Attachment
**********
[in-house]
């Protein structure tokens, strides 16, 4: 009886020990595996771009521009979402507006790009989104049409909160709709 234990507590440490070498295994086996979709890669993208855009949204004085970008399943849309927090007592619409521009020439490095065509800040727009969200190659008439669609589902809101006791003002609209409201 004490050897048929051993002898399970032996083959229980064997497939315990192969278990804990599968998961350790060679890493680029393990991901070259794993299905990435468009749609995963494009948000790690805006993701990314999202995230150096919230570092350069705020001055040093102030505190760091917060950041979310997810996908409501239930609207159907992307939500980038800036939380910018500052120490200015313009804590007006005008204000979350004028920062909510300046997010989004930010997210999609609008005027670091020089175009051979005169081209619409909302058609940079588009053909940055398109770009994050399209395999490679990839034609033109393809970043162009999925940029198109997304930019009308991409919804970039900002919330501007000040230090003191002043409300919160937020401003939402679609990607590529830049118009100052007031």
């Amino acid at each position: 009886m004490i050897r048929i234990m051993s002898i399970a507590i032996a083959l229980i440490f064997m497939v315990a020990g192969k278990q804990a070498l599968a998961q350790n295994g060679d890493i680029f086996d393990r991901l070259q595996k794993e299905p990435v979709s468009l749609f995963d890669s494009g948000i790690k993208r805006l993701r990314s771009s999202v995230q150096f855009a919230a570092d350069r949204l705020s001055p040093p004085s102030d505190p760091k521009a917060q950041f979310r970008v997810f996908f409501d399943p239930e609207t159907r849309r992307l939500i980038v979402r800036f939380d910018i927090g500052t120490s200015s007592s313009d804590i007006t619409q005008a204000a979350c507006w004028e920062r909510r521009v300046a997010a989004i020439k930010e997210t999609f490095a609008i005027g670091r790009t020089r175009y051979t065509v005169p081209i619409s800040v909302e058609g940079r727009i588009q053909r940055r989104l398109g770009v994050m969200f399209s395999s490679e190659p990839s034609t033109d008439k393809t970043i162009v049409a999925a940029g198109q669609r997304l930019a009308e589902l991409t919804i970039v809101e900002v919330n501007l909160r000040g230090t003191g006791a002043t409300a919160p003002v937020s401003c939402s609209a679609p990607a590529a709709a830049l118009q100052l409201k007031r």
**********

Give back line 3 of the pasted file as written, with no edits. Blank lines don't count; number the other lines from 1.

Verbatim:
């Amino acid at each position: 009886m004490i050897r048929i234990m051993s002898i399970a507590i032996a083959l229980i440490f064997m497939v315990a020990g192969k278990q804990a070498l599968a998961q350790n295994g060679d890493i680029f086996d393990r991901l070259q595996k794993e299905p990435v979709s468009l749609f995963d890669s494009g948000i790690k993208r805006l993701r990314s771009s999202v995230q150096f855009a919230a570092d350069r949204l705020s001055p040093p004085s102030d505190p760091k521009a917060q950041f979310r970008v997810f996908f409501d399943p239930e609207t159907r849309r992307l939500i980038v979402r800036f939380d910018i927090g500052t120490s200015s007592s313009d804590i007006t619409q005008a204000a979350c507006w004028e920062r909510r521009v300046a997010a989004i020439k930010e997210t999609f490095a609008i005027g670091r790009t020089r175009y051979t065509v005169p081209i619409s800040v909302e058609g940079r727009i588009q053909r940055r989104l398109g770009v994050m969200f399209s395999s490679e190659p990839s034609t033109d008439k393809t970043i162009v049409a999925a940029g198109q669609r997304l930019a009308e589902l991409t919804i970039v809101e900002v919330n501007l909160r000040g230090t003191g006791a002043t409300a919160p003002v937020s401003c939402s609209a679609p990607a590529a709709a830049l118009q100052l409201k007031r």